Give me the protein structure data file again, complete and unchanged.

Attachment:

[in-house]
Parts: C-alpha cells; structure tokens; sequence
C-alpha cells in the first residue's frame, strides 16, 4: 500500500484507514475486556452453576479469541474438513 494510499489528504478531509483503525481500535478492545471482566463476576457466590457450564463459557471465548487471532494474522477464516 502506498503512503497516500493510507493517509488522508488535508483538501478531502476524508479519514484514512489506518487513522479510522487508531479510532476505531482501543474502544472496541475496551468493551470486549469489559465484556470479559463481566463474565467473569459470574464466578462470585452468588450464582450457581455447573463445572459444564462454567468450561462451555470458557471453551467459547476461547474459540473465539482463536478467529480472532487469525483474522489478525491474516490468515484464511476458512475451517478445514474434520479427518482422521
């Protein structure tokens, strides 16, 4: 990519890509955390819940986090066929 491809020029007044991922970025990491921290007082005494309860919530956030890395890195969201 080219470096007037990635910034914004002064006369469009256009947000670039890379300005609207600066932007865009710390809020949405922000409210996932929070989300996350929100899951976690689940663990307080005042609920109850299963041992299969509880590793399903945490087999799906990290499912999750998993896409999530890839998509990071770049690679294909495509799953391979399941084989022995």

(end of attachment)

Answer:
[in-house]
Parts: C-alpha cells; structure tokens; sequence
C-alpha cells in the first residue's frame, strides 16, 4: 500500500484507514475486556452453576479469541474438513 494510499489528504478531509483503525481500535478492545471482566463476576457466590457450564463459557471465548487471532494474522477464516 502506498503512503497516500493510507493517509488522508488535508483538501478531502476524508479519514484514512489506518487513522479510522487508531479510532476505531482501543474502544472496541475496551468493551470486549469489559465484556470479559463481566463474565467473569459470574464466578462470585452468588450464582450457581455447573463445572459444564462454567468450561462451555470458557471453551467459547476461547474459540473465539482463536478467529480472532487469525483474522489478525491474516490468515484464511476458512475451517478445514474434520479427518482422521
């Protein structure tokens, strides 16, 4: 990519890509955390819940986090066929 491809020029007044991922970025990491921290007082005494309860919530956030890395890195969201 080219470096007037990635910034914004002064006369469009256009947000670039890379300005609207600066932007865009710390809020949405922000409210996932929070989300996350929100899951976690689940663990307080005042609920109850299963041992299969509880590793399903945490087999799906990290499912999750998993896409999530890839998509990071770049690679294909495509799953391979399941084989022995």